Hey tech community, we need to talk. As a whole, the tech community really doesn’t understand mentoring. You know what the word is. You know that it is good. But most of you are doing it wrong. Which is weird, because we seem to talk about it all the time. Many job ladders have phrases like “mentors junior engineers” in the expectations. Most companies assign mentors to new hires. A lot of folks in the tech world share articles about sponsorship versus mentorship or create yet another mentoring program for people in tech. But I rarely see folks checking in after the program is underway to see how it is going and ask participants if it is helping them reach their goals. Tech seems to think that mentoring means matching up folks and then having the mentor tell the mentee how to live their life.
All of the problems I see in mentorship come from one flawed assumption. Too many folks assume their mentee is just like them. Or at least that their mentee is a younger, less experienced, or less capable version of themselves. And once that assumption is made it is hard to be an effective mentor. I believe most mentors don’t realize they are making this assumption. Folks are just eager to share their knowledge and experience that they don’t slow down long enough to evaluate if it is useful or relevant to the person they’re trying to help. Instead, they just plow ahead, eager to bestow their wisdom and try to make their mentee into a mini-me.
But, your mentee isn’t you. Their journey to tech isn’t your journey. Their goals are probably different than yours. How they are perceived by others is probably different than how you are seen. This is especially true if your mentee is of a different race, gender, or cultural background than you. If you try to mentor someone by telling them what worked for you, your mentorship has a good chance of failure. There is no single path to success in tech. In this fantastic article about feedback, Buckingham and Goodall phrase it this way, “We think we’re a source of truth. We aren’t. We’re a source of error.”
So where do you begin a mentorship relationship if not from your own experiences? Start by listening. Ask the folks you mentor what their goals are, both for the mentoring program and their career. Learn about their past successes and their passions. Find out what they’re already tried in pursuit of their goals. Seek to understand what got them to where they’re at.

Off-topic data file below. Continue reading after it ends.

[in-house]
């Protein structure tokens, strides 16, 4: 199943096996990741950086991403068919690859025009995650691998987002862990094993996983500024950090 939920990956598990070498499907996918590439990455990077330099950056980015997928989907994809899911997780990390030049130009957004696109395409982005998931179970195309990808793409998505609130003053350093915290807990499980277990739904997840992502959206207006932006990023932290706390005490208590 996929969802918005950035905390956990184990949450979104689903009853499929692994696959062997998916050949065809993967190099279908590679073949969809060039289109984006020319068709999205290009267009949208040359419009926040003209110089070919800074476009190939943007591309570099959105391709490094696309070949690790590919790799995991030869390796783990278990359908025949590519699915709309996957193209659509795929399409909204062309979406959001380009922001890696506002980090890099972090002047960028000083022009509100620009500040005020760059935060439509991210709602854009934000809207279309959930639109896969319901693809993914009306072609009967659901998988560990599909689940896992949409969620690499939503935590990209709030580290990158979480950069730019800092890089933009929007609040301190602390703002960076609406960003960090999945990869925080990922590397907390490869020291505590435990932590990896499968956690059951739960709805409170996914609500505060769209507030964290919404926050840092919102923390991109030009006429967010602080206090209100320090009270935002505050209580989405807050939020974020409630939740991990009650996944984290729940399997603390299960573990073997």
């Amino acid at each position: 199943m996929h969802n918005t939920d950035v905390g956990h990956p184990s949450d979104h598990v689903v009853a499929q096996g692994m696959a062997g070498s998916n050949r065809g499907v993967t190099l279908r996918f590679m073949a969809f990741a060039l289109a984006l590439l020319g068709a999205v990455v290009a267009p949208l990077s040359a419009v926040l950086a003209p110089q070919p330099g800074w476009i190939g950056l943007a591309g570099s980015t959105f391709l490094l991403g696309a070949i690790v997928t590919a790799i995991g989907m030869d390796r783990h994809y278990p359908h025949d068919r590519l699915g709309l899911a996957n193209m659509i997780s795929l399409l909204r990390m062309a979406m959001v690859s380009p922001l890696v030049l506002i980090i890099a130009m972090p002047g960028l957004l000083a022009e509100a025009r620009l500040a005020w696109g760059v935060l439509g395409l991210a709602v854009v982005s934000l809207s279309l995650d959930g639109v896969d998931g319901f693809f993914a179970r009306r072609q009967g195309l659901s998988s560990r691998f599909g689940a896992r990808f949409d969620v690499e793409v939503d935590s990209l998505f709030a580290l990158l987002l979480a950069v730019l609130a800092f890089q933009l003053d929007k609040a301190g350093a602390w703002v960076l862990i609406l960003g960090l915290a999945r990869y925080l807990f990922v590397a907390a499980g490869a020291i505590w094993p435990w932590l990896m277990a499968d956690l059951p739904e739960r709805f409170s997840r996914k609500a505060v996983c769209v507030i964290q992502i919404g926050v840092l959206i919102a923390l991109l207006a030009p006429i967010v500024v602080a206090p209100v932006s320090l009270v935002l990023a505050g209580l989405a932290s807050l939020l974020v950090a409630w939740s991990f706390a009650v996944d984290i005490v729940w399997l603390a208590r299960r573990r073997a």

It is likely that your mentee’s beliefs, experiences, or goals may feel foreign or misguided to you. When this happens, the best thing you can do is trust that your mentee is an expert on their own life. Don’t second guess what they say. Ask more questions and believe the answers they give. Help them brainstorm solutions or strategies based on what’s worked well for them in the past. Use their values and goals as the basis for mentoring them and be aware of where your experience and knowledge is helpful and where it isn’t.
There are lots of articles about sponsorship versus mentorship that have made the rounds. For those unfamiliar with the distinction, a crude summary is that mentors give advice and sponsors create opportunities.
Sponsors use their social capital and connections to nurture the career of the person they are sponsoring. They make introductions. They pass on opportunities, even ones they may have wanted for themselves. They endorse folks publicly.
But sponsorship can be done poorly. When endorsing someone in public, avoid the trap of “I think the woman I’m mentoring, Vanessa, deserves a chance to participate in this.” Instead, talk about the people you sponsor the way you talk about other valued colleagues, “We should include Vanessa, she has a lot of background with similar customers that will be helpful here.” I’ve seen folks pass off all their tedious work to their mentee in the name of sponsorship. Or including someone in a planning meeting but not letting them contribute. This isn’t sponsorship, its patronizing.
When you sponsor someone, you treat them and their career as valuable as your own. You pass on opportunities to them that are relevant to their goals, even if that means you end up competing for a speaking slot at the same conference. You encourage them to take smart risks. And you let them struggle and learn from the failures the way you did. When men sponsor women, it is easy to fall into patterns of benevolent sexism where the man tries to protect the women from bad experiences and ends up limiting their opportunities. The folks you mentor don’t need to be protected, they need to be included.
The last tip I have is that good mentors care and they show they care through the action. Caring can be checking in on someone when a re-org happens or when there’s an event in the broader world that is likely to upset them. Caring can also be wanting to know about their life beyond the office and remembering the name of their partner or their pets. But the best way to show caring is to make your mentee comfortable. That means having healthy boundaries and not being creepy. It means being open to meeting over meals, outside the office, or potentially having walking 1:1s if that would make the other person more comfortable.
Mentoring isn’t hard, but it requires putting someone else’s goals and needs before your own. Doing it well means acknowledging that you don’t have all the answers and that their path to success likely looks different than your own. And it means treating each other like human beings, and not stepping stones on your own career path.